Millionaire and longtime Democratic megadonor Alan Patricof is furious with Donald Trump. That’s why he’s doing everything within his legal means to overthrow Republican rule in the House of Representatives, he said.
“I will do anything I possibly can to get a Democratic Congress, to offset the factors that the president has put in place,” Patricof said in an interview with CNBC.
When asked what has upset him the most, Patricof responded bluntly with a question of his own: “Where should I start?”
He went on to list just a few of his grievances, including Trump and the Republican-led Congress overturning parts of the Dodd-Frank Act, the president’s efforts to dismantle former President Barack Obama’s legacy and even the way in which the commander in chief publicly shames his enemies.
Patricof, the founder and managing director of venture capitalist firm Greycroft LLC, explained that he’s taking on Trump and House Republicans during the midterm elections primarily by backing a new joint fundraising committee, the House Victory Project.
The group is led by several wealthy Democratic financiers, including Jane Hartley, Blaire Effron and Roger Altman, Patricof said.
Representatives for Hartley, Effron and Altman did not return requests for comment.
Patricof says their operation has grown from approximately 25 donors to over 100. Their goal is to help 24 candidates. Each donor is reportedly expected to give a minimum of $108,000 to participate.
He also noted the organization is getting requests from a variety of campaigns for its endorsement but emphasized the list of candidates will not be finalized until after the primary season.
“We are getting calls from people running in every state and every area for their help. Everything will be decided after the primaries,” Patricof said.
Eleven of the candidates the group is backing have been made public through Federal Election Commission filings. They are in districts considered toss-ups by Larry Sabato’s Crystal Ball.
For instance, records show that the Democratic fundraising juggernaut is going to support Gina Ortiz, a former Air Force intelligence officer looking to unseat Texas Republican Will Hurd. In the last two election cycles, the district has swung, albeit by slim margin,- to Republicans and has been marked as a toss-up.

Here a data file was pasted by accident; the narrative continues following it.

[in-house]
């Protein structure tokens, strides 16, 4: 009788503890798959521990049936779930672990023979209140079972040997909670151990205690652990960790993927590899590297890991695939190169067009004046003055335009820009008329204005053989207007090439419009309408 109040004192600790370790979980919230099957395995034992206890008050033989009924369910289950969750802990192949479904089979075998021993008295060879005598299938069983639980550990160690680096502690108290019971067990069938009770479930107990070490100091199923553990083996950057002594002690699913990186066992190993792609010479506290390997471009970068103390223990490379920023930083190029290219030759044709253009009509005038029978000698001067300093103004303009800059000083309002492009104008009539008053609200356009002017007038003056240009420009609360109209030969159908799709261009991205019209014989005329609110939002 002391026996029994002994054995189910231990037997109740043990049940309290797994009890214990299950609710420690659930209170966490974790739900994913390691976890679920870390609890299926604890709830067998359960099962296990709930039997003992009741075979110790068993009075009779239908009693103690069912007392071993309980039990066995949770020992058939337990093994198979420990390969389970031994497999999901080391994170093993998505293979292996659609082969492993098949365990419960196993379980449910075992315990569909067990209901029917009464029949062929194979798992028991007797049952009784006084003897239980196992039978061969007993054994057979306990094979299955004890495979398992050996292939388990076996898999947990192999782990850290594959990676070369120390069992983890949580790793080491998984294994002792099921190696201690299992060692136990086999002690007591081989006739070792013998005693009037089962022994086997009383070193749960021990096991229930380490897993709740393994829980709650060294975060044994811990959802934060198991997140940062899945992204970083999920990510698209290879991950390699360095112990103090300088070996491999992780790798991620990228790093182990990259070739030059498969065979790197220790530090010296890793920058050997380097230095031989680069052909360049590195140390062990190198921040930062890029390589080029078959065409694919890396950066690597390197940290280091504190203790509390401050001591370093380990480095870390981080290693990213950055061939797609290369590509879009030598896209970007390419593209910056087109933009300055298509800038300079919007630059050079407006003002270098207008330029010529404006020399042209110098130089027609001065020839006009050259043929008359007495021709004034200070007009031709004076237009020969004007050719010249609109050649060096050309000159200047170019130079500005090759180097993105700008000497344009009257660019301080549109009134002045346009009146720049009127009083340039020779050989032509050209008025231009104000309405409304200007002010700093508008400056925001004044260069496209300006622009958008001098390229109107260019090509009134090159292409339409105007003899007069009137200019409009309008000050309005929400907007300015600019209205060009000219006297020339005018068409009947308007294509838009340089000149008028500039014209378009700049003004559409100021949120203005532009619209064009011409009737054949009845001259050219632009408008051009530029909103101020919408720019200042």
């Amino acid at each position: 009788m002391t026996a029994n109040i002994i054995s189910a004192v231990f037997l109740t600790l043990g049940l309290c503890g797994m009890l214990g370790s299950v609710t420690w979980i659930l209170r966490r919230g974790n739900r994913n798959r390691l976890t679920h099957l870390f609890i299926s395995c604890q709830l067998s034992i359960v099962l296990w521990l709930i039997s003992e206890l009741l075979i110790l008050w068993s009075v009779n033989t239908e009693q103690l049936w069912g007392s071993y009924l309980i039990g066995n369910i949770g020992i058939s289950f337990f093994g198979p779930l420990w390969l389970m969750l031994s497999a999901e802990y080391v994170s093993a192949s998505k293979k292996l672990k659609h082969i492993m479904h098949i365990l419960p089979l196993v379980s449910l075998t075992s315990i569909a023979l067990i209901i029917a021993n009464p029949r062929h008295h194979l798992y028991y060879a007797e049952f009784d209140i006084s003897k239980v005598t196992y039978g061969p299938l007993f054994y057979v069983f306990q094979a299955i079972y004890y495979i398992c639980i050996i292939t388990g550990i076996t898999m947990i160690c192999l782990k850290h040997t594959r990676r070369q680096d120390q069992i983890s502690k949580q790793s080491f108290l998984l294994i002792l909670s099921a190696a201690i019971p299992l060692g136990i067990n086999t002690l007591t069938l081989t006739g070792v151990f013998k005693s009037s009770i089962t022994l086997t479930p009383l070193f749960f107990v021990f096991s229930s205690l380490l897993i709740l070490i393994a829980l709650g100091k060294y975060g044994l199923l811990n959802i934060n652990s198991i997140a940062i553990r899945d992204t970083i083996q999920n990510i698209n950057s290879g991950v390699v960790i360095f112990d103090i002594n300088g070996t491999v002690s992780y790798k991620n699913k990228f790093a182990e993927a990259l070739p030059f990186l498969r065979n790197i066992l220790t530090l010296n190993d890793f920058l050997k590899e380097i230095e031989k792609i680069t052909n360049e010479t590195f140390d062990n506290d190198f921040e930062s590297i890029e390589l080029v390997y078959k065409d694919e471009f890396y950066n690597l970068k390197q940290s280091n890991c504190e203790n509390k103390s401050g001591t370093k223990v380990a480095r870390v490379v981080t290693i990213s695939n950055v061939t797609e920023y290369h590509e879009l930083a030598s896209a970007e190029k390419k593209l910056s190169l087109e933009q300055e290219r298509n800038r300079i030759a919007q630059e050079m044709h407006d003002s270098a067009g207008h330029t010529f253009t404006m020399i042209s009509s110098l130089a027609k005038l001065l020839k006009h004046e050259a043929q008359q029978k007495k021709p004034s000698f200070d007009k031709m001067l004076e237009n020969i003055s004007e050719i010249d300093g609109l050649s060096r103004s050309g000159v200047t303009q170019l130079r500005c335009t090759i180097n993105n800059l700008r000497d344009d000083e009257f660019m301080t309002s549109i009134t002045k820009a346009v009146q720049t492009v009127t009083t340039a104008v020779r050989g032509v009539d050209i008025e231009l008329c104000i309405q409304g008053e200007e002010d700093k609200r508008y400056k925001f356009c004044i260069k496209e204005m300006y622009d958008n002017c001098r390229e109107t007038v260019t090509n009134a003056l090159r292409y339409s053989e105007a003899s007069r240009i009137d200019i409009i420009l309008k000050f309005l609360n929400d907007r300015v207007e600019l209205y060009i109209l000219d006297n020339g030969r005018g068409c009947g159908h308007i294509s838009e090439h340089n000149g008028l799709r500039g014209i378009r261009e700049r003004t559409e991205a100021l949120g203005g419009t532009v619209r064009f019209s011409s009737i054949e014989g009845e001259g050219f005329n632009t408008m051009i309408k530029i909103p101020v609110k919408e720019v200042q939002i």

The team is also backing Tom Malinowski, who is trying to jump into the House by unseating longtime Republican Rep. Leonard Lance of New Jersey. district is also labeled a toss-up.
Both districts were won by Hillary Clinton during the 2016 presidential election.
Patricof himself was a major supporter of Clinton when she ran for president, records show.
He gave $33,400 to the Hillary Victory Fund and the equivalent amount to the Democratic National Committee in 2015. That same year he also contributed $10,000 to Senate Minority Leader Chuck Schumer’s joint fundraising committee.
So far this cycle, Patricof has given $1,000 checks to a variety of House Democrats and has yet to equal his totals from 2016, a presidential election year.
New Jersey Democrat Josh Gottheimer and New York’s Nita Lowey received the backing of Patricof in 2017. Democratic Sen. Heidi Heitkamp, who’s looking to maintain her seat in the battleground state of North Dakota, also received $1,000 from Patricof last year.
For Patricof, getting involved with the House Victory Project is just the latest sign of outrage toward Trump coming from the donor class.
Billionaire former New York Mayor Michael Bloomberg announced last week he was going to back only Democrats in House races in 2018 after being enraged by Republican policies. CNBC later confirmed through a source close to Bloomberg that he’s looking to spend $80 million to help Democrats looking to retake a House majority.
Since Trump entered the White House, Tom Steyer, a liberal billionaire who runs NextGen America, a nonprofit organization that supports progressive positions on climate change, has invested $40 million in a grassroots operation to impeach Trump.
He’s contributed over $25 million to his organization's super PAC, the NextGen Climate Action Committee.